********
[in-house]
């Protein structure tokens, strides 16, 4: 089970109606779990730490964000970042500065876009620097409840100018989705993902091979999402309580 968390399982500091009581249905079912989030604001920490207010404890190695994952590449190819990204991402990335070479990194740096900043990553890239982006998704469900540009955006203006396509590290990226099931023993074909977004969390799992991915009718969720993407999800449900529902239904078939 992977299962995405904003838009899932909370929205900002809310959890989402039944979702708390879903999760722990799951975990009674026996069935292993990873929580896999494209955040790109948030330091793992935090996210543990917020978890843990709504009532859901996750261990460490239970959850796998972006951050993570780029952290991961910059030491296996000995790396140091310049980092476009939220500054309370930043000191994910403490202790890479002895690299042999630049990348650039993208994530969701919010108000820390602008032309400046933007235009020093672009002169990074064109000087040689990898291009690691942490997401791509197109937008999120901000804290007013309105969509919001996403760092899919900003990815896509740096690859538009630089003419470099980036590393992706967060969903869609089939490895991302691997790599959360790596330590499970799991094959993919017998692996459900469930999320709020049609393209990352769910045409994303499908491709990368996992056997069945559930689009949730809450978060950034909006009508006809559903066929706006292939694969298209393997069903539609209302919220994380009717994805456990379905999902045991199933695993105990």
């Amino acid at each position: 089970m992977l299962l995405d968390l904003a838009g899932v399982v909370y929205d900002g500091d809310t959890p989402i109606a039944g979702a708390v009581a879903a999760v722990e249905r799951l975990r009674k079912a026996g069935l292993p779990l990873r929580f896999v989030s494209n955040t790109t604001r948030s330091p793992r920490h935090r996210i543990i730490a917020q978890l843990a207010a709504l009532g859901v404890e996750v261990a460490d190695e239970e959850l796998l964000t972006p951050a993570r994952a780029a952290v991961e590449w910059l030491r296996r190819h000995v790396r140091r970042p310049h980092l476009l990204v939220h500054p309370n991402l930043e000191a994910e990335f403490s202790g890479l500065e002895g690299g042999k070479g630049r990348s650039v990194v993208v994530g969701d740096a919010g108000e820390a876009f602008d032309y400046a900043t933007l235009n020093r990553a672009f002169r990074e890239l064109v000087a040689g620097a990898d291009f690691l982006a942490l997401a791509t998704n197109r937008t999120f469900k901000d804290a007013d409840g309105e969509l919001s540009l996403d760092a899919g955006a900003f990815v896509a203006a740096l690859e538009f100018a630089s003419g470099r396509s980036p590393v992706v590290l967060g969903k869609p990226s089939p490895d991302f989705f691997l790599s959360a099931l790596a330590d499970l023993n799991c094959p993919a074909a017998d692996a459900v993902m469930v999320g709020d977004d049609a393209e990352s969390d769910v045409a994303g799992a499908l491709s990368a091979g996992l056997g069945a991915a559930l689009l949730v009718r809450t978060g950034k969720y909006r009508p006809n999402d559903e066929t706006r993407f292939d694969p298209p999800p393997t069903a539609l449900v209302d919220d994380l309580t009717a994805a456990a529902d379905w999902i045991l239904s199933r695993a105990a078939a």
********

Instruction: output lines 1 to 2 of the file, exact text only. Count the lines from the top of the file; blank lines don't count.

[in-house]
């Protein structure tokens, strides 16, 4: 089970109606779990730490964000970042500065876009620097409840100018989705993902091979999402309580 968390399982500091009581249905079912989030604001920490207010404890190695994952590449190819990204991402990335070479990194740096900043990553890239982006998704469900540009955006203006396509590290990226099931023993074909977004969390799992991915009718969720993407999800449900529902239904078939 992977299962995405904003838009899932909370929205900002809310959890989402039944979702708390879903999760722990799951975990009674026996069935292993990873929580896999494209955040790109948030330091793992935090996210543990917020978890843990709504009532859901996750261990460490239970959850796998972006951050993570780029952290991961910059030491296996000995790396140091310049980092476009939220500054309370930043000191994910403490202790890479002895690299042999630049990348650039993208994530969701919010108000820390602008032309400046933007235009020093672009002169990074064109000087040689990898291009690691942490997401791509197109937008999120901000804290007013309105969509919001996403760092899919900003990815896509740096690859538009630089003419470099980036590393992706967060969903869609089939490895991302691997790599959360790596330590499970799991094959993919017998692996459900469930999320709020049609393209990352769910045409994303499908491709990368996992056997069945559930689009949730809450978060950034909006009508006809559903066929706006292939694969298209393997069903539609209302919220994380009717994805456990379905999902045991199933695993105990």